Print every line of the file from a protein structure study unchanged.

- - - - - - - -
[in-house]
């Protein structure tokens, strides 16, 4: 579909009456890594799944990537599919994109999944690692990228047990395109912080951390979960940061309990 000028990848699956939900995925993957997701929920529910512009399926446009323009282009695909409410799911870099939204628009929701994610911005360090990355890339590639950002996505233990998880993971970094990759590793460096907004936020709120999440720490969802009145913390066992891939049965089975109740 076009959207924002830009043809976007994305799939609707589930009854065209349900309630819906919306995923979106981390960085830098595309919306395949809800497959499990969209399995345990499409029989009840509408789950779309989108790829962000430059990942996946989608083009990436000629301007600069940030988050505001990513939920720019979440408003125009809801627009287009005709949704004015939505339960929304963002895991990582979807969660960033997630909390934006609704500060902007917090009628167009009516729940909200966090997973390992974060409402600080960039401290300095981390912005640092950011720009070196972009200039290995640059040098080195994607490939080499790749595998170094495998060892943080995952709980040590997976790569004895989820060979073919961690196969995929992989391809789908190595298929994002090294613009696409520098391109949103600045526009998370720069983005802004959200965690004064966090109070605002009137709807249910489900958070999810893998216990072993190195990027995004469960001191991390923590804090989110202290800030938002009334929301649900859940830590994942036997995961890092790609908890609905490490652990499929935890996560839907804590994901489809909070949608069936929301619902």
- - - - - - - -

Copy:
[in-house]
């Protein structure tokens, strides 16, 4: 579909009456890594799944990537599919994109999944690692990228047990395109912080951390979960940061309990 000028990848699956939900995925993957997701929920529910512009399926446009323009282009695909409410799911870099939204628009929701994610911005360090990355890339590639950002996505233990998880993971970094990759590793460096907004936020709120999440720490969802009145913390066992891939049965089975109740 076009959207924002830009043809976007994305799939609707589930009854065209349900309630819906919306995923979106981390960085830098595309919306395949809800497959499990969209399995345990499409029989009840509408789950779309989108790829962000430059990942996946989608083009990436000629301007600069940030988050505001990513939920720019979440408003125009809801627009287009005709949704004015939505339960929304963002895991990582979807969660960033997630909390934006609704500060902007917090009628167009009516729940909200966090997973390992974060409402600080960039401290300095981390912005640092950011720009070196972009200039290995640059040098080195994607490939080499790749595998170094495998060892943080995952709980040590997976790569004895989820060979073919961690196969995929992989391809789908190595298929994002090294613009696409520098391109949103600045526009998370720069983005802004959200965690004064966090109070605002009137709807249910489900958070999810893998216990072993190195990027995004469960001191991390923590804090989110202290800030938002009334929301649900859940830590994942036997995961890092790609908890609905490490652990499929935890996560839907804590994901489809909070949608069936929301619902």